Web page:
514zx # Reset folds, if you have 'made a pickle of things'

515 # this folds everything except the fold

516 # at the cursor's current line

517zX # Fold everything again

518# 2 Indent folding

519# A fallback is to let Vim detect blocks elegible for folding

520# by using simple indentation

521# Css is an example of this, which will also highlight a few problems

522# that are easily fixed

523# Open a css file and set the foldmethod to "indent"

524:set foldmethod=indent

525# Won't work as is

526# Two settings are relevant

527:set shiftwidth=2

528:set softtabstop=2

529# Some commands

530shiftwidth=2 # The number of spaces inserted when

531 # reindent operators or automatic indentation are used

532softtabstop=2 # The number of spaces inserted when TAB is hit

533:retab # Replace all tabs with spaces in the current buffer

534#Many aspects of folding are configurable

535:set foldcolumn=2

536# Put into .vimrc


538# Completion, Filtering, and Copying

539Ctrl-n # Activation completion menu for multiple options

540 # A goodie

541 # Brings up floating window

542 # Move down with Ctrl-n

543 # Move up with Ctrl-p

544 # Arrow keys work too

545 # When desired word is highlighted,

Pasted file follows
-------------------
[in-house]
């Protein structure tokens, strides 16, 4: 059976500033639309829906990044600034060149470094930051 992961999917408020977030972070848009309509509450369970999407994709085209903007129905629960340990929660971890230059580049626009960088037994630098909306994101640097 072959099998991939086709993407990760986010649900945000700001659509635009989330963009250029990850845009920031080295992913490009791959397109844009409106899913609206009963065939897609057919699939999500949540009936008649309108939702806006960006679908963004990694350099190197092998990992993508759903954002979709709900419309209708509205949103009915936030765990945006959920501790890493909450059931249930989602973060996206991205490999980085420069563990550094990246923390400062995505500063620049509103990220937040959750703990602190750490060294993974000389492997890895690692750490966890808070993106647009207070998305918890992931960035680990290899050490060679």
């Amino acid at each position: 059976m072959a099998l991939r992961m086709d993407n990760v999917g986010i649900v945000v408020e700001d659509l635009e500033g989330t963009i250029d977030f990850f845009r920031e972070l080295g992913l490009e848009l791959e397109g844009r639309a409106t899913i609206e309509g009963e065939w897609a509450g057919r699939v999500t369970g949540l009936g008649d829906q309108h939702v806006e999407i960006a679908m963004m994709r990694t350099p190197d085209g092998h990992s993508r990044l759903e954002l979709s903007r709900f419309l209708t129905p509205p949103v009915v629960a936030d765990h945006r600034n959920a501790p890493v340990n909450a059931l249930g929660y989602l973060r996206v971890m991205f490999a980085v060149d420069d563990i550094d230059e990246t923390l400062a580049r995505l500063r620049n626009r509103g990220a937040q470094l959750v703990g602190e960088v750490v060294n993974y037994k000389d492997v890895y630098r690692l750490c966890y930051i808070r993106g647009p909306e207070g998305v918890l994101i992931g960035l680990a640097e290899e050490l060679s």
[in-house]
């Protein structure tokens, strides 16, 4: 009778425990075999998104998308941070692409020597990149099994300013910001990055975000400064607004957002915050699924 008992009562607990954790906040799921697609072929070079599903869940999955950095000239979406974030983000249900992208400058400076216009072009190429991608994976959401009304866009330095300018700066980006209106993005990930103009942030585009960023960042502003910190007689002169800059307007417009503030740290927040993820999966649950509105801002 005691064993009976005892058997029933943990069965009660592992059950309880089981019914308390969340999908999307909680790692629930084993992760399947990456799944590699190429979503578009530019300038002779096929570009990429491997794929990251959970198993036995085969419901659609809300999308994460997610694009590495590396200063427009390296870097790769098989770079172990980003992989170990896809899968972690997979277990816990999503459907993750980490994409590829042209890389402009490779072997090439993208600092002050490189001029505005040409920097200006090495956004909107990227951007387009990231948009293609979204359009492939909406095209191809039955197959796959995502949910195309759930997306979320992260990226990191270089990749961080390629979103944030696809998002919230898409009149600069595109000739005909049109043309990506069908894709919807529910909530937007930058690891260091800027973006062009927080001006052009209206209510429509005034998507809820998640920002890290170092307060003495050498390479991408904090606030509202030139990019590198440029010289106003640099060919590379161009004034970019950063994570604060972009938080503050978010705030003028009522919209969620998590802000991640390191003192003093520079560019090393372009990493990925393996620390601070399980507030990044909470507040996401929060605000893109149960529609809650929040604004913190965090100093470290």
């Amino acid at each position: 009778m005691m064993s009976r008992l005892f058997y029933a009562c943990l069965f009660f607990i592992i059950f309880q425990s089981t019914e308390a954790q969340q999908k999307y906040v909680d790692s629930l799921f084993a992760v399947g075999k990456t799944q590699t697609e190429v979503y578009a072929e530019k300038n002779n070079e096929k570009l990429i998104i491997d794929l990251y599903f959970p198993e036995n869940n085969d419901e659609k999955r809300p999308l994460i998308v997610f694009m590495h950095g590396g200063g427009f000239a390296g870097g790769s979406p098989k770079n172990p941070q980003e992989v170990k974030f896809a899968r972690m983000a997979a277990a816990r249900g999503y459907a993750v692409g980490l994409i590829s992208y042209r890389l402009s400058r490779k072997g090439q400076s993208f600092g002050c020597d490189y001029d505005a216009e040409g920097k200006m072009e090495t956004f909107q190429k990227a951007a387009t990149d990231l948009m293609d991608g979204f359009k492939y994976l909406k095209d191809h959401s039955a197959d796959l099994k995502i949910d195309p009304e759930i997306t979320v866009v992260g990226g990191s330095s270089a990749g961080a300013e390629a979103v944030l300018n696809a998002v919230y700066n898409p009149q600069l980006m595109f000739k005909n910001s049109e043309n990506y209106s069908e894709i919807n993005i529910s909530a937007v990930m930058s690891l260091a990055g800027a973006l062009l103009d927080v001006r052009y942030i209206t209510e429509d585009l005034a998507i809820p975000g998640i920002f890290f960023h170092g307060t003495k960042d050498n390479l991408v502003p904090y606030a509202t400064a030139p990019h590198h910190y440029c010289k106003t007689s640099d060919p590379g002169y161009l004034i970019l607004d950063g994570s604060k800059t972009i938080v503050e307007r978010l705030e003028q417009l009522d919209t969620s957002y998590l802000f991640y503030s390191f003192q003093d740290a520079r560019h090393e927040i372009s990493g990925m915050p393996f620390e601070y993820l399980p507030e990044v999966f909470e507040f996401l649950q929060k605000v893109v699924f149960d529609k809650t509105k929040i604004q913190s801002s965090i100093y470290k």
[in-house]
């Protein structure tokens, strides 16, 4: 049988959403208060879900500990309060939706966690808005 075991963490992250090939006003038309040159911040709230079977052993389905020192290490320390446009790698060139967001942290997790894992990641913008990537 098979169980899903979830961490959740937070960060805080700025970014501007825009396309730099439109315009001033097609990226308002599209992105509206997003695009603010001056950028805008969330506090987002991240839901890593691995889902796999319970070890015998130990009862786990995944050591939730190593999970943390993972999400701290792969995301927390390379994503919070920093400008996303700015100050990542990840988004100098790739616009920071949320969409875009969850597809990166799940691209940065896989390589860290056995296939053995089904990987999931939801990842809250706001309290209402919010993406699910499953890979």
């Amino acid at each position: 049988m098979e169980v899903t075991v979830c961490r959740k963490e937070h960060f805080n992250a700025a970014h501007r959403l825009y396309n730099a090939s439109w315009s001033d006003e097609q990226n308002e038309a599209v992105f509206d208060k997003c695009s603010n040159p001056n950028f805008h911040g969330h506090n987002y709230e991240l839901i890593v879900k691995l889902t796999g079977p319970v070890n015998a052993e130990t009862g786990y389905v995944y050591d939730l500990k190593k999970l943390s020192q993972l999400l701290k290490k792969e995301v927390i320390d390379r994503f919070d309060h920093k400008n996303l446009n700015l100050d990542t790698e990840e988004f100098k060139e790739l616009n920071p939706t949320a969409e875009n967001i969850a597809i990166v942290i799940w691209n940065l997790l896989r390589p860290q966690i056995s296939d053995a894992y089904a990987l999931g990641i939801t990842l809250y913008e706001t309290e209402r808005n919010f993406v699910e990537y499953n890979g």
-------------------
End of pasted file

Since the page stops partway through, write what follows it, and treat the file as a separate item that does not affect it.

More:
546 # hit enter or just resume typing

547# Filtering

548# sometimes it is worthwhile to filter text through an external program

549# such as unique.

550#Create a file (spamspam.txt) containing the following







557#Select all text using Visual mode (shift-V)

558#to run the filter type

559!unique # In general, !<filter>

560 # Four ways to run the unique filter on an entire buffer





565# The range may be established with visual mode or by specifying a range

566in command-line mode (after the colon).

567# Vim has a built on Sort command that can be used to sort

568# on various parts of each line

569# At its simplest, do range-sort, or range-sort! to reverse-sort

570:1,$ sort

571 # Automatic Indentation (Beautiful Code)


573# An absolute goodie1

574#break it down

575ggVG # Visually select the entire buffer (beginning gg to end G)

576= # Format selection. Can be used on ANY selection

577# use set shiftwidth to adjust the level of indentation

578Text alignment

579V:ce # Center text on page

580# break it down

581V # Activate Visual Mode on lines (and select a region)

582ce # Center selection on screen

583:.,+3ri60 # Select from cursor to 3 lines down

584 # Right align on 60 characters wide

585gQ # Reflow paragraph to 80 characters wide

586# But if you coding, it is easier just to use '='

587# Useful tip

588:set paste # Disable automatic indentation

589# Do this just before you paste

590# Afterwards ...

591set nopaste # To carry on

592# Copying, Yanking and Registers

593#Example Vim's registers are must more elaborate than the standard clipboard

594# available on your standard OS

595# Whenever you delete, change, search, substitute, or yank text

596# vim stores it in a register

597# The register we have been using up to now is the default regiser